Squeezing the balloon?
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Drug policy scholars generally agree that coercive attempts by the United States to reduce drug supplies from abroad have negative side effects. This article confirms that US coercion has made a bad situation worse. However, it also argues against oversimplified statements about the creation of side effects. The empirical focus is on the Air Bridge Denial Program, a US-sponsored attempt from the late 1980s to 2001 to reduce aerial drug trafficking in South America. A causal mechanism is developed that helps to understand and explain how air interdiction contributed to the displacement of coca cultivation from Peru to Colombia, an increase in Peruvian and Bolivian cocaine production, and a diversification of trafficking routes and methods. The analysis also examines contingent conditions, empirical black boxes, and alternative explanations. A complex empirical picture means that the popular metaphor of a balloon whose air, when squeezed, simply moves elsewhere is misleading. Although US-sponsored air interdiction has contributed to displacement, other factors have played a role as well.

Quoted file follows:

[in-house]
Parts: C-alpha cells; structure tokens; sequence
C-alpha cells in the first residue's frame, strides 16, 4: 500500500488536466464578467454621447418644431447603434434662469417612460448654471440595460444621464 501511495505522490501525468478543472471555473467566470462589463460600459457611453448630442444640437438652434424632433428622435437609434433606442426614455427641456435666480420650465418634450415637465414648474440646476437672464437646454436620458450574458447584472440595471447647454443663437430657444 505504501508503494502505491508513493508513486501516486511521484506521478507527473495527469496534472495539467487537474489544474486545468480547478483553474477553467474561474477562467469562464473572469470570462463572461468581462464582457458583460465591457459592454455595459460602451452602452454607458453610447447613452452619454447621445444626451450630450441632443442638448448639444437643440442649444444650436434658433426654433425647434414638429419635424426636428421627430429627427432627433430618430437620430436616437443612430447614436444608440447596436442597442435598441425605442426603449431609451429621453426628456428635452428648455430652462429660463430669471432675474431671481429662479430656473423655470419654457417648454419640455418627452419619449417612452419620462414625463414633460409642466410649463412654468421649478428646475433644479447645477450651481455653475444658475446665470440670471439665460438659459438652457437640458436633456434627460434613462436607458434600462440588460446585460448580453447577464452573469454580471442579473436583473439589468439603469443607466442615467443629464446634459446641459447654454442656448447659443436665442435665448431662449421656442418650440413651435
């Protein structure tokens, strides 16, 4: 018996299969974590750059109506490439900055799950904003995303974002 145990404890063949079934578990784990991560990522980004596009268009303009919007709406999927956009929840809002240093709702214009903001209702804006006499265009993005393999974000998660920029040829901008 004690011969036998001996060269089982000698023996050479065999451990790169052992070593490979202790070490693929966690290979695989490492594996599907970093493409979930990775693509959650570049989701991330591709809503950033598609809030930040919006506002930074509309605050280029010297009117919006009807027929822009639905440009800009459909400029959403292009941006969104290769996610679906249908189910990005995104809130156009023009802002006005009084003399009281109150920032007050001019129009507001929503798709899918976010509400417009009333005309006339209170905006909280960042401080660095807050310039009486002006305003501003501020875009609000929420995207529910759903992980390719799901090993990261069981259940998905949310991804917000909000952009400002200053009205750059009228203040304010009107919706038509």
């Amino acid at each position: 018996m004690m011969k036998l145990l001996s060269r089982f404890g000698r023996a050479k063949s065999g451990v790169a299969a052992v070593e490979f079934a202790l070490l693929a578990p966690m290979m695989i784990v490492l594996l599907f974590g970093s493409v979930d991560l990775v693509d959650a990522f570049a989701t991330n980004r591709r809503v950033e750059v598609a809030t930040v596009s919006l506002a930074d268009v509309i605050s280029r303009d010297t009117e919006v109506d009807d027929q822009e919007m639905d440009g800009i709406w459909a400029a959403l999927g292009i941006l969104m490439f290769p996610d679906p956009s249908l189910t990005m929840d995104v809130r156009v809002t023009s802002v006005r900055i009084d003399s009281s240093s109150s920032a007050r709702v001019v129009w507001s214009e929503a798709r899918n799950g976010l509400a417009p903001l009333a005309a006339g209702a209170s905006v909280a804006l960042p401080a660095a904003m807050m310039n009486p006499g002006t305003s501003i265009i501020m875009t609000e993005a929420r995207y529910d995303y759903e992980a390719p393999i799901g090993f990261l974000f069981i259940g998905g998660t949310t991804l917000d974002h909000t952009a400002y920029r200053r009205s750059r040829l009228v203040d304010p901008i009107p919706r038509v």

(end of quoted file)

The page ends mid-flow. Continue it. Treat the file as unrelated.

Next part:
KeywordsCocaine Foreign Policy Drug Policy Security Force Central Intelligence Agency
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